The feeling of awkwardness was real for Ethan Hawke during the sex education lecture scene in “Boyhood”

By: Izumi Hasegawa   July 15, 2014

When I first heard about this film, I thought it might be super boring since it is just about a boy’s life over the course of 12 years. But, it is one of the best films I have seen lately. I can’t point out where and what is great but I just feel this is good. All I can say is my favorite scenes in this film. One of them is about sex education. Ethan Hawke plays a dad who tries to have a sex education talk with his daughter. Yes, the awkward feeling is there but the feeling is very real because they invested 12 years to shoot this film. Ethan talked about the benefit of spending 12 years shooting and his own experience with sex education for his real life daughter.

Boyhood02-300x200Q: The director, Richard Linklater, did not use different kids for each age and shoot the film in a couple months span… As actors what are the benefits of doing this project for 12 years?

Just so fun to tell a real story about a real family. I mean, so much of the problem with most movies is they create a false narrative, so that it has a beginning, middle and end that all takes place over six months. But our lives never feel like that. We have moments of grace, or moments when we feel something deeply but it is because of 90 million other things that happen before it, not just that moment. So I found it’s so enjoyable to tell a story without any lies in it like that. Time is so much a part of what makes you close to people. What is the expression? “You don’t make any new old friends.” Time is what creates trust. So we got to do that with each other, and we got to do that with the audience. The audience starts to believe these characters because they are watching them experience time with each other.

Boyhood03-300x200Q: The scene with the sex education lecture, it seems very real. How was the shooting? As a parent in real life, how was your own sex education lecture with your children?

It’s amazing to me with how much we’re inundated with images of sexuality in every advertising tool that’s used and how much we’re just inundated with that and how hard it is for us to talk about it. In actuality, I think it’s funny, Lorelei and I have known each other since she was a little girl and a lot of our feelings of awkwardness in that scene are we’re both acting and both not acting. I found in my experiences as a father, you know, I’m an actor, I’m a Bohemian person. I struggle with especially cross gender. I don’t know why. In a way it’s easier with young men to make jokes about it. But I love how your character gets up to go to the bathroom and it’s kind of clear that my character doesn’t want you to leave. I need somebody around to talk to. If I recall in the shooting script of that I even made some slightly off color remarks that didn’t make the final cut. It’s such a fine line of how to speak to a young person about sexuality. We as parents don’t have a rule book about how to do that. I remember myself just being absolutely petrified and I put a human sex ed book in my daughter’s room. I just left it in there. It had pictures and diagrams and stuff like that. I just dropped it in there.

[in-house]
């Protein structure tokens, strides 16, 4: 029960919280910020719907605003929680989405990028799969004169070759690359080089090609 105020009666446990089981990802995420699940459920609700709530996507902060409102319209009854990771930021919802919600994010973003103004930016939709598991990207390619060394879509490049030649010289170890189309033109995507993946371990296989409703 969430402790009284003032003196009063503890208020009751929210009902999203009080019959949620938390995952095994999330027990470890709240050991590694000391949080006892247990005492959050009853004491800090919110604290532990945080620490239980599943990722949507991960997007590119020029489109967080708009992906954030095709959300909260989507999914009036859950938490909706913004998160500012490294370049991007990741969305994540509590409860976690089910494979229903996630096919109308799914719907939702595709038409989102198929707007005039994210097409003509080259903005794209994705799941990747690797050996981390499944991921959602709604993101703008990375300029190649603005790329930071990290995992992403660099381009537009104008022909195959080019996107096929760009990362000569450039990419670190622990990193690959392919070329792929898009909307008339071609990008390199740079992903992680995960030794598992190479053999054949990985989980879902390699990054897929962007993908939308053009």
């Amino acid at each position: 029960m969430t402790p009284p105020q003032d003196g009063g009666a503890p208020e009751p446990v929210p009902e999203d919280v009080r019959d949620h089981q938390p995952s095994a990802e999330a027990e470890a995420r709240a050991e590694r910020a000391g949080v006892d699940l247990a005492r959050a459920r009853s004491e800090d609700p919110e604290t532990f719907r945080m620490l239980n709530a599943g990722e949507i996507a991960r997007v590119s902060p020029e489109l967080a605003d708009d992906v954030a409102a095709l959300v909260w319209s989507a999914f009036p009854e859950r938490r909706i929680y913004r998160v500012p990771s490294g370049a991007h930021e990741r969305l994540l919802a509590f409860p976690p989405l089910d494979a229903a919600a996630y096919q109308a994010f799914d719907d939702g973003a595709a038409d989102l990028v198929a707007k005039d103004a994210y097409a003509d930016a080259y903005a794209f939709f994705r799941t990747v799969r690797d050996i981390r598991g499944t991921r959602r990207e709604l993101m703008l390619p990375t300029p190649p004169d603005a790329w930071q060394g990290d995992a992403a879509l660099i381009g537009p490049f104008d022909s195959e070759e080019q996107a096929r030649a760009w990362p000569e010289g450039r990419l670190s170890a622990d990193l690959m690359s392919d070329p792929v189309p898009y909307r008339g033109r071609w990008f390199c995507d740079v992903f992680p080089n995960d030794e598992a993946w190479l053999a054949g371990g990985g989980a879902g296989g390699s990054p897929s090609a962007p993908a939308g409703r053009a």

06162014HNW_Boyhood_33-300x200Q: Then what happened next? Did she toss it out the door or did she leave it in front of your door?

See for me, the problem with it – it’s easy to make jokes about it – but the problem is teenage pregnancy is extremely real and a lot of young people kind of don’t understand that their bodies actually do work and it will impact their whole lives. I know that my father feels very much the way that the character in the movie feels about it. He didn’t put himself in the very best situation to parent me in a way that his own personal ethics and responsibilities… he just put himself in a disadvantaged position. And in answer to your question, I have a 16-year-old daughter now and I’m sworn I’m not allowed to speak to you guys about her, sorry. I cannot answer that question.

Boyhood opens July 11th (limited) and 18th (wide) in theaters.